I build trust by usually telling truth and appearing real and right all the places and with everyone. That provides me strengths and energy to become more real, reliable and trustworthy.
I have seen negative effects of dishonesty and lack of integrity that is irreperable and immesearuable. By the time, people realise it, it is too late to repent. The reason of dishonesty and lack of integrity is self development, self centered behaviour and wrong meaning of success. People usually fall prey to this trend when they see others to get position and power by means of dishonesy and lack of integrity. But, self belief about honesty and integrity makes the person complete and it leads to true success that is beyond given position and power.
Steven Covey’s classic: Trust comes from being trustworthy. As Al notes above, it only takes one violation to destroy trust. Like I used to tell my kids, “Lie to me once and I have to wonder about everything else you tell me.” You can’t ever take a day off from being an honest person, because after one day off you’re not one anymore, not completely. And the next time will be that much easier to justify.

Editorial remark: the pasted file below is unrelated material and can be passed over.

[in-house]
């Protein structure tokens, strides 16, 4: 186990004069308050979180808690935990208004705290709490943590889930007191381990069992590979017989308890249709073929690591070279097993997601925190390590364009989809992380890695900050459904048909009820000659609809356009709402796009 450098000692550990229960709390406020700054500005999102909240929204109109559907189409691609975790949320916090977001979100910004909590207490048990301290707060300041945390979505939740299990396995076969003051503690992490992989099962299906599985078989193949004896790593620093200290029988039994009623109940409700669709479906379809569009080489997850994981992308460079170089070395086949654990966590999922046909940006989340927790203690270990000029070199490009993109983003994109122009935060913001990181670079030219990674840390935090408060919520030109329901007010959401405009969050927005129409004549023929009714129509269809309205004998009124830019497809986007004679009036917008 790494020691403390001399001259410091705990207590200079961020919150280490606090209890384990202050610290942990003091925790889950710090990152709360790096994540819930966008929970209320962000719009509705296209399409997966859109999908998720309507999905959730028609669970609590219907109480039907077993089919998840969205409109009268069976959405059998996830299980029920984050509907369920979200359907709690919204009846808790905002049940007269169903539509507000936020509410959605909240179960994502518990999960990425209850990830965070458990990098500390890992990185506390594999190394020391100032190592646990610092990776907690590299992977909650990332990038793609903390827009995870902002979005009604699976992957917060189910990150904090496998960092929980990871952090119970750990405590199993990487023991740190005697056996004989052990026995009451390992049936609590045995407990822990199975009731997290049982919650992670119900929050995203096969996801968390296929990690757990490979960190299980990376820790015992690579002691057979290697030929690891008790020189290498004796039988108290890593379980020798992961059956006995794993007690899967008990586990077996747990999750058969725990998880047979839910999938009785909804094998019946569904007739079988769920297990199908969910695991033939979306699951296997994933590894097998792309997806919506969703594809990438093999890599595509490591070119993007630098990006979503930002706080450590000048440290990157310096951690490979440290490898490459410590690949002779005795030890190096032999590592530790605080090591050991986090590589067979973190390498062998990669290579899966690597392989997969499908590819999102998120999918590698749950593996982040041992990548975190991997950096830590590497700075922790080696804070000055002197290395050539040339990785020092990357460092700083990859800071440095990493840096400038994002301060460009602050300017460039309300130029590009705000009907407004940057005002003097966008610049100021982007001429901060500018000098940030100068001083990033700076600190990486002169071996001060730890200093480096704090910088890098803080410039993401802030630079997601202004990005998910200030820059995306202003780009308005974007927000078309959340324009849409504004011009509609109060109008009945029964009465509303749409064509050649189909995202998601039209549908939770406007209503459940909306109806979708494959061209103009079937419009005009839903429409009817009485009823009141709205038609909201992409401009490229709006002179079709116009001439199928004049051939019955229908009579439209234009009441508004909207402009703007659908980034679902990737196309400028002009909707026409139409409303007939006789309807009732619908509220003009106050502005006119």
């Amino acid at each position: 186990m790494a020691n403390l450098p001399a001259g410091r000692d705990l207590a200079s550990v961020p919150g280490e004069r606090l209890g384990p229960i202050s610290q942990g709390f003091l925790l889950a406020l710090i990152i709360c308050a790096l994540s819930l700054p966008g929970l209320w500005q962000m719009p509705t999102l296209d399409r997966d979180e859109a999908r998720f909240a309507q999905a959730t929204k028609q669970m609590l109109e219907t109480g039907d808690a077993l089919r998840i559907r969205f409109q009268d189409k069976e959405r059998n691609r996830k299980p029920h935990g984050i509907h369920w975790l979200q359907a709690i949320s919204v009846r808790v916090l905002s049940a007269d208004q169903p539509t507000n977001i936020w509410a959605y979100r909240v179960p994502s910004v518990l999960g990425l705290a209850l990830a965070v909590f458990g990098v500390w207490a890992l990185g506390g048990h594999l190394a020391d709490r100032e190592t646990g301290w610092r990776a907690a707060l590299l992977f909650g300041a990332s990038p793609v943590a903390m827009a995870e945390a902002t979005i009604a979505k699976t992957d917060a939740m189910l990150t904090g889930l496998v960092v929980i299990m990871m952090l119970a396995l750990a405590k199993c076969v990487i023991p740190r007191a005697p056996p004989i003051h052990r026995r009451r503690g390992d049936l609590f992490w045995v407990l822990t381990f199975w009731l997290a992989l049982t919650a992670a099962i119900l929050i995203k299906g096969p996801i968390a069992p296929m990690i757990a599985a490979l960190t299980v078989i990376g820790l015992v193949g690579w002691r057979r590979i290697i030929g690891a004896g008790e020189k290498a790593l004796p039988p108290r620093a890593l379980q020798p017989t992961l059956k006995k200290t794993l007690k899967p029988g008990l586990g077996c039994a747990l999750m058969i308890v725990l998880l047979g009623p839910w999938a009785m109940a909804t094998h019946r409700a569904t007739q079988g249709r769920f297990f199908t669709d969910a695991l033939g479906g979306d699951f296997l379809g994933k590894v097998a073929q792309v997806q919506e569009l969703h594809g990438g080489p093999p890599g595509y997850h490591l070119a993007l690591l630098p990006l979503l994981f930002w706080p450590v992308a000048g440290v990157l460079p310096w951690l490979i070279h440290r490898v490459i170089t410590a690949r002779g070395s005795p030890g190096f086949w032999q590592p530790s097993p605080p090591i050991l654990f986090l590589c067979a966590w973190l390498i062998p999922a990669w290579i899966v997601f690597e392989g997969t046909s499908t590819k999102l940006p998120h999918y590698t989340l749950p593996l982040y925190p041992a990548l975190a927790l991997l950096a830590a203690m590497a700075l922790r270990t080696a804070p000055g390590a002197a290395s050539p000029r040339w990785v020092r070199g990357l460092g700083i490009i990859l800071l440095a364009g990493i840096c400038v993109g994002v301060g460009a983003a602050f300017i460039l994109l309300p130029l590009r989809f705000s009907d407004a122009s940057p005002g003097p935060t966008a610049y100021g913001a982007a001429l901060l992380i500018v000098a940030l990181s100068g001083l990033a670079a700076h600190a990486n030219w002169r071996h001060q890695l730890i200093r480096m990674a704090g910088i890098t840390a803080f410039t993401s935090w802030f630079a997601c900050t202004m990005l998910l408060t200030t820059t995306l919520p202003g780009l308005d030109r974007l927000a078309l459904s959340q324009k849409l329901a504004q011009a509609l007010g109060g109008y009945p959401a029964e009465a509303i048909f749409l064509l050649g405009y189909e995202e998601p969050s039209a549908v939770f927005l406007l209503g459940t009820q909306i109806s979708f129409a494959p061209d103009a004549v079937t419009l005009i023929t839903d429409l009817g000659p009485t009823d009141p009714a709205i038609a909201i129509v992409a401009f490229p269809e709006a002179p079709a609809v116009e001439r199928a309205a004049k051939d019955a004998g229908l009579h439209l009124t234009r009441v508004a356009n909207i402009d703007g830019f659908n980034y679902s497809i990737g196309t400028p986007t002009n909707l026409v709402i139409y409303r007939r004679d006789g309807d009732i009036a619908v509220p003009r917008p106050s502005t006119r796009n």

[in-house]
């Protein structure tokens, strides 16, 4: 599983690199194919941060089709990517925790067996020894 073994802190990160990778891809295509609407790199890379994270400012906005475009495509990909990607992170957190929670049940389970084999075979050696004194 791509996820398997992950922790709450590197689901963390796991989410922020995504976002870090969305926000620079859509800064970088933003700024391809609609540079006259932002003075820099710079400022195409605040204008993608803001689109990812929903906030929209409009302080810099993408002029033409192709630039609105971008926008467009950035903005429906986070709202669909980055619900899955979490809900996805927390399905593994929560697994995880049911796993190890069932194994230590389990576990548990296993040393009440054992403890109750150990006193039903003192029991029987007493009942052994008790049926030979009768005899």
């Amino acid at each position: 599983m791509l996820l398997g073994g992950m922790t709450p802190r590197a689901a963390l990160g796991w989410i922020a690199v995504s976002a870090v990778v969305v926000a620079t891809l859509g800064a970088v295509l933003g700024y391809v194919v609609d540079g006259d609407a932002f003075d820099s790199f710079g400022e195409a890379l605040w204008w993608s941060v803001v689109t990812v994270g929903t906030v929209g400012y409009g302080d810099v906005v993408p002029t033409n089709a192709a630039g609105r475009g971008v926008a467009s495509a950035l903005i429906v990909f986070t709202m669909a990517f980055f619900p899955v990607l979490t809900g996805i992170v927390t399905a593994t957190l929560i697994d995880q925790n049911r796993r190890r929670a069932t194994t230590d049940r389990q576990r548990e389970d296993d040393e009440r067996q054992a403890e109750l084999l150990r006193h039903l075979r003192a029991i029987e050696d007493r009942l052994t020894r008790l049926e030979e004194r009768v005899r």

Tony Schwartz’s blog today had a title that implied it was all about collaboration, but there were some true “trust” insights within it. He talks about a business collaboration that worked beautifully for years, but that eventually fractured after a slow but inexorable distancing began. He ended the example by saying, “Trust, I learned, lies at the very heart of collaboration.” (The entire blog can be found here: http://ht.ly/5cYZP )
Micro management is sometimes hard to get over when you are in a culture of excellence and was trained to go above and beyond. Integrity and honesty is more a matter of personal value, if you don’t have them in your own life you won’t be authentic while delivering them in your workplace.
Each workplaces should have their vision and values strongly understood by everyone in the company and it should be used in the recruiting process to ensure a good fit.
I learned that when you do your best for the project or vision of the company most of the time it give better results on the long run than try to get your own goals achieved.
Trust, credibility and respect is essential to have employees engagement, it’s not something easy and you have to build it everyday and could lose it in one day. Which is why you’re better to live it and believe in it than simply do it. Authentic leadership is important.